Sergei Kokarev: Philosophy of physics or physics of philosophy


Sergei Sergeevich Kokarev graduated from the faculty of physics at the Moscow State University in the year 1993, he is a PhD candidate of physics and mathematics, director of the Logos Regional Scientific and Educational Center in Yaroslavl, Russia. He published nearly 100 scientific and methodical works in domestic and foreign editions. He wrote “Vectors in Physics”, “General Theory of Relativity”, “Physics of Bowling”, “Physics marathon”, “2-dimensional Algebra Geometry and Physics” (preparing for publication).

Sergei Kokarev “Matter imitation by the scalar field in the 5-dimensional Kaluza–Klein theory” PhD thesis on the theoretical and mathematical physics was devoted to the 5-dimensional generalization of Einstein’s General Theory of Relativity and research on the possibility of the geometrization of matter within its framework. His current research interest areas are physical-geometric and algebra-physical unified theories, physics in space-time with complex coordinates, Finsler extensions of physical theories, philosophical problems of physics and mathematics.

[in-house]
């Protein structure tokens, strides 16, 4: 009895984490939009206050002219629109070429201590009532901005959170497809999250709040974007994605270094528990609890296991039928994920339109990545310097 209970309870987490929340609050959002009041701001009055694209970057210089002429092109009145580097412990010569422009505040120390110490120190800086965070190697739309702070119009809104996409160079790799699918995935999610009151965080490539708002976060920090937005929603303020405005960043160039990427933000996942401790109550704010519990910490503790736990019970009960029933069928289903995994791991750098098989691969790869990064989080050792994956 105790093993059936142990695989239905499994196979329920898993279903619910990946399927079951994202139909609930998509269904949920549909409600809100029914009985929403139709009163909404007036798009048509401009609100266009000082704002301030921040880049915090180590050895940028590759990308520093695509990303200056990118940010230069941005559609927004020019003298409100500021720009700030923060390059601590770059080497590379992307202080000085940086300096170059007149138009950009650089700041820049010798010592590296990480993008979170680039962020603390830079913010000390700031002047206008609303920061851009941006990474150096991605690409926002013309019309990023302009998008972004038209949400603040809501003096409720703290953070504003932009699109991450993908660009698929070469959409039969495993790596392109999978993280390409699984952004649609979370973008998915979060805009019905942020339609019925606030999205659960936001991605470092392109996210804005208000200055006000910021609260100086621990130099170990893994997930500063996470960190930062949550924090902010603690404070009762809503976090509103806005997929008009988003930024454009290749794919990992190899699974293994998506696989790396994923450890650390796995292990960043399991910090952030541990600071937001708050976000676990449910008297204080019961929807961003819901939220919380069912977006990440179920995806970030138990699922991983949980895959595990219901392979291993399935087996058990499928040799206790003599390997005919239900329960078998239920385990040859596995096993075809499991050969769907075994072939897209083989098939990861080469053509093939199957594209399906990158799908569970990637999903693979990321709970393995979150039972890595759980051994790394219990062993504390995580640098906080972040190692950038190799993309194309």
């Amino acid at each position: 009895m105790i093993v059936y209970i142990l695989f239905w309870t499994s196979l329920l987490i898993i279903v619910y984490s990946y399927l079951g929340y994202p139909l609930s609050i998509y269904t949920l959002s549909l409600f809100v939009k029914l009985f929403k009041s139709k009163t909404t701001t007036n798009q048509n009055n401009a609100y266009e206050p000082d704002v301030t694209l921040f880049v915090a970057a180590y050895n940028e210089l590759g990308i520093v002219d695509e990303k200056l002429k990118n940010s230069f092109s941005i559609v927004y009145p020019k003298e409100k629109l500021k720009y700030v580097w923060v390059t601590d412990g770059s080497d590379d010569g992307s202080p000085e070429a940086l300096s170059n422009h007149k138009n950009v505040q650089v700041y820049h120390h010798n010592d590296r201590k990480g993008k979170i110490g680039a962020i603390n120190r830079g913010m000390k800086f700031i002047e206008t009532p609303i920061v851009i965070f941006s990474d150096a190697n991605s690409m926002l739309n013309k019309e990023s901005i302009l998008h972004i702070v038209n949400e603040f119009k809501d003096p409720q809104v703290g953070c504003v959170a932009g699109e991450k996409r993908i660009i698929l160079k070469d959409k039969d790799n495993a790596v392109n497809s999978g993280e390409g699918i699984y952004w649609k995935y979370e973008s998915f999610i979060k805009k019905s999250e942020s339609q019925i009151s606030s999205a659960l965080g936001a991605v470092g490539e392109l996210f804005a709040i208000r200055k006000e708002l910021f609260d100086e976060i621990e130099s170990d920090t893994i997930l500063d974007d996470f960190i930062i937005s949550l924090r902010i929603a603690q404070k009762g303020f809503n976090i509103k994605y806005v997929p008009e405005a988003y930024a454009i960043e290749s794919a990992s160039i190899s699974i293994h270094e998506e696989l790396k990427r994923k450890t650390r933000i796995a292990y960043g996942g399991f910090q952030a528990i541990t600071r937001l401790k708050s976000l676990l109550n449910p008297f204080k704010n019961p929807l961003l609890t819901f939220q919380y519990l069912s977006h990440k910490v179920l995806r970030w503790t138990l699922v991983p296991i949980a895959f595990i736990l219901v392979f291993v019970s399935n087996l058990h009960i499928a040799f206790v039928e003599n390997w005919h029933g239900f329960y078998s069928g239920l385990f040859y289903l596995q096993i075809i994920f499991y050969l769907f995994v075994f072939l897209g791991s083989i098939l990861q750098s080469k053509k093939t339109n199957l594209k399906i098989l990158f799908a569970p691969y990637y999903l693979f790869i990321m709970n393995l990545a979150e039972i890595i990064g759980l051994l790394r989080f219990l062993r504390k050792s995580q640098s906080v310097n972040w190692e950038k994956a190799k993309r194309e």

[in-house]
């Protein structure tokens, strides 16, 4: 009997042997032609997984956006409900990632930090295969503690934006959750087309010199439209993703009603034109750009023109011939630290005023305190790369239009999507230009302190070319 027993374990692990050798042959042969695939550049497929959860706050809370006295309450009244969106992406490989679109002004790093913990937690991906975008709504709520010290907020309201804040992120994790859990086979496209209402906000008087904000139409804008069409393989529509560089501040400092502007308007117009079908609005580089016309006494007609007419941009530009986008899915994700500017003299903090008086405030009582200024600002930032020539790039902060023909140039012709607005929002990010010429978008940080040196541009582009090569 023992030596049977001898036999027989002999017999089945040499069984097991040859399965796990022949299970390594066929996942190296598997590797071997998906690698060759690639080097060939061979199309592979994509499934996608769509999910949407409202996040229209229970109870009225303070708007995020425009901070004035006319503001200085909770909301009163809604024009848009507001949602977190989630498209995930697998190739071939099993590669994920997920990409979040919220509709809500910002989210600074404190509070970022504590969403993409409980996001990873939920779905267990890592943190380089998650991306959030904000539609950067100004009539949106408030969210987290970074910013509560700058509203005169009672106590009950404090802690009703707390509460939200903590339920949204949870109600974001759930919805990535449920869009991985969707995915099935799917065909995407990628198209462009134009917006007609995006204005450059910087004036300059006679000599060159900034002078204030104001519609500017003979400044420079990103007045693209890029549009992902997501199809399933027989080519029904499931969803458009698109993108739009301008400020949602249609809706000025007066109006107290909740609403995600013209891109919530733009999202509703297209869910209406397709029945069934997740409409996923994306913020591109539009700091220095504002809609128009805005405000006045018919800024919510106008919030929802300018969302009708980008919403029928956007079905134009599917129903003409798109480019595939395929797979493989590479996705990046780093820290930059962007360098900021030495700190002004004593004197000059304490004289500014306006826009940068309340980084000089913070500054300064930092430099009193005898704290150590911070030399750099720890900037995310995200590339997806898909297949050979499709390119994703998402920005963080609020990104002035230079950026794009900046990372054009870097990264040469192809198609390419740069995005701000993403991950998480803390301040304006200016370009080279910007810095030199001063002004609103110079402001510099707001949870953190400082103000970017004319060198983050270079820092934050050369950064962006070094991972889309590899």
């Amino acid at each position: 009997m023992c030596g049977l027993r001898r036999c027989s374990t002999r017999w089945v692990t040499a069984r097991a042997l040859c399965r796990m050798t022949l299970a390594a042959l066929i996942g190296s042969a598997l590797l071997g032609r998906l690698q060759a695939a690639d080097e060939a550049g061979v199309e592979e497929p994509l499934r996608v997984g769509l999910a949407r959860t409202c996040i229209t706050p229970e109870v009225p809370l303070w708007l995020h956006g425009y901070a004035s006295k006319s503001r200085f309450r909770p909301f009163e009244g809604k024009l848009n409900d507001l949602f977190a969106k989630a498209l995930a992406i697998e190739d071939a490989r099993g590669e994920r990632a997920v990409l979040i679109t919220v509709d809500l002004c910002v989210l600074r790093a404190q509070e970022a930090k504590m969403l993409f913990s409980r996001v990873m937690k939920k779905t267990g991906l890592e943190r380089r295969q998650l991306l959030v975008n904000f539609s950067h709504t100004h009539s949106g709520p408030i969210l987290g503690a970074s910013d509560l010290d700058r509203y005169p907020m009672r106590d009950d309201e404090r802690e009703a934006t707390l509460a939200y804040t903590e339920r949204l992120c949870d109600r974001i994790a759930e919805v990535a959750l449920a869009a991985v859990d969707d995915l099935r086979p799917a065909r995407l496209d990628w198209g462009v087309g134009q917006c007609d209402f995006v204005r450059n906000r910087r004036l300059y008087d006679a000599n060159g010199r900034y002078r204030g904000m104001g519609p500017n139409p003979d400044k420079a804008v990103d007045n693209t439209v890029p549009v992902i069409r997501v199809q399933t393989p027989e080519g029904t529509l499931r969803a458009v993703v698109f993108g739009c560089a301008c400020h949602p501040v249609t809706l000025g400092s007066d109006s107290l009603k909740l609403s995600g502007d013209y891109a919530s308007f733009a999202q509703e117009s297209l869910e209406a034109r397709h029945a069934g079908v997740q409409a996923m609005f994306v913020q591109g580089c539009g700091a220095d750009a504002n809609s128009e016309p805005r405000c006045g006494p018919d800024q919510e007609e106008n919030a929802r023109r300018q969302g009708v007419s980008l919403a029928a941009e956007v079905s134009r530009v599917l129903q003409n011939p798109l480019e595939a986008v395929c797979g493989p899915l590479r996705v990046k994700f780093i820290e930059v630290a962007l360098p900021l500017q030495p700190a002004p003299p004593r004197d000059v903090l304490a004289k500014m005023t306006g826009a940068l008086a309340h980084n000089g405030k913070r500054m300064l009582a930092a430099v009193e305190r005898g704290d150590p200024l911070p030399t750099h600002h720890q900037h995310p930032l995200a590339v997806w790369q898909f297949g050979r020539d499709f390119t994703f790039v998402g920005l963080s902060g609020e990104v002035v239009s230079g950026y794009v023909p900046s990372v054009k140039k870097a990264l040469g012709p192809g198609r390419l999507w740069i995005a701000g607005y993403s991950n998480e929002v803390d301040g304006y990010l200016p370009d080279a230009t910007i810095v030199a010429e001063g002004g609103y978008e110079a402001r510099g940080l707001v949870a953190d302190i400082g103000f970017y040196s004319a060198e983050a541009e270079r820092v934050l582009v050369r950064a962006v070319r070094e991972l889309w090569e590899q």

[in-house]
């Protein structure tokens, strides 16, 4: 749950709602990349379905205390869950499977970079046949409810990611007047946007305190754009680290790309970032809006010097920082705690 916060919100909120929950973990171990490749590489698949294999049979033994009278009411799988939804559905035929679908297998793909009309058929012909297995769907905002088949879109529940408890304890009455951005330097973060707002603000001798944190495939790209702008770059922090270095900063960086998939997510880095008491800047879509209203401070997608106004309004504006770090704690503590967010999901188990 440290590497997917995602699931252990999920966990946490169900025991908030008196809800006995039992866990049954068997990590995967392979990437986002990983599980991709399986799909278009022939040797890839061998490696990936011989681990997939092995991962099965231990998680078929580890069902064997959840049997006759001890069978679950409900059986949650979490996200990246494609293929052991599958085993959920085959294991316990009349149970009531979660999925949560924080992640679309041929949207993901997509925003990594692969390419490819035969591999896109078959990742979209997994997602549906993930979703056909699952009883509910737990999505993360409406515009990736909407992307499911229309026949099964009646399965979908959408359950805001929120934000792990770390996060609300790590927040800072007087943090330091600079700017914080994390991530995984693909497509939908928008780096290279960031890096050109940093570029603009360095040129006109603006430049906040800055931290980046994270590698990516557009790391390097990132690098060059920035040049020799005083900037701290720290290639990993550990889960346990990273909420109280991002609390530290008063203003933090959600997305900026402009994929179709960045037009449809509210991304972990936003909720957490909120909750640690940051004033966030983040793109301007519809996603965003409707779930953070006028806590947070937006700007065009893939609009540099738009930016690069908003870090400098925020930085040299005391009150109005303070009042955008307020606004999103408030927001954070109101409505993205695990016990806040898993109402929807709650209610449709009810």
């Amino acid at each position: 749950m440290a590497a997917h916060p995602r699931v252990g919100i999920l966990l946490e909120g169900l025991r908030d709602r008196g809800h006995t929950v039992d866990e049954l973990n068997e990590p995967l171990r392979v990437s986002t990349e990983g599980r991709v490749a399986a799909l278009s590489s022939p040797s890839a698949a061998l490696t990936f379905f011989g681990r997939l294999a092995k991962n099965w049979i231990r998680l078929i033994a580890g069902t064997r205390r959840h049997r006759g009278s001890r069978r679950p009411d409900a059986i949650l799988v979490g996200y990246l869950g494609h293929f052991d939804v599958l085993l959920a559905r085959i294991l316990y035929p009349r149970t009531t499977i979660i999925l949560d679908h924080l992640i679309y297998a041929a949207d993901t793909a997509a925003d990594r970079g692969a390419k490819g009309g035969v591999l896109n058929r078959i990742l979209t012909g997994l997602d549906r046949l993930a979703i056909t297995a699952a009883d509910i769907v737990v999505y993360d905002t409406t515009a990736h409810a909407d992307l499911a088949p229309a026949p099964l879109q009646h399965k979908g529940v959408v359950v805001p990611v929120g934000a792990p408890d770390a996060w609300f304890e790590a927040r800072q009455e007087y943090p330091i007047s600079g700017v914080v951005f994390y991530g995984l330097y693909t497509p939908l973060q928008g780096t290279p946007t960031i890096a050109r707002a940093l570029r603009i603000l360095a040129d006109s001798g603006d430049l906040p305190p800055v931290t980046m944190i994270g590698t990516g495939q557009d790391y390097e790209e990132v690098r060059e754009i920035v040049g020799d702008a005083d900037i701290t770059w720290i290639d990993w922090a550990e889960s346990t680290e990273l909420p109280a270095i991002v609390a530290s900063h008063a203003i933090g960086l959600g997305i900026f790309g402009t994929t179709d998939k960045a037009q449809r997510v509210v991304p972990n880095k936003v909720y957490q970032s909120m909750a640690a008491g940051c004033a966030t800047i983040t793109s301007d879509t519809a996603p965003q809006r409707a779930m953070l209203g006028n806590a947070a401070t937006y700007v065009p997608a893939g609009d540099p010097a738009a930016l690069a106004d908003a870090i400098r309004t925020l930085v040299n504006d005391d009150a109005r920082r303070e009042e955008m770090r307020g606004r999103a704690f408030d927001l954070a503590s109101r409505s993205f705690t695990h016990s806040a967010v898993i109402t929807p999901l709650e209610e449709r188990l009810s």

Sergey, tell me why you became a physicist?

I think that the subjective basis of any scientific search is surprise and delight. In science, the ability to be surprised is transformed into the ability to see the unusual in the ordinary and at least sometimes change the point of view on familiar things. Enthusiasm turns into a bright feeling of harmony that opens somewhere at the final stages of scientific research.

Personally I got lucky at least three times in this aspect. Firstly, in my childhood, I heard an amazing story about atoms and molecules, and it left me with a strong impression of a mystery that remains with me to this day. Since that time I have firmly decided to study physics, and I have the opportunity to practice it to this day. I had the opportunity to communicate with many, very different, interesting people of science: sometimes I learned from them “to do physics”, but more often I just came into contact with the worlds of their scientific ideas, and as a result I found new — often opposite — ideas in my personal world. The communication was sometimes very intense in this regard: new thoughts, notes, or articles were born.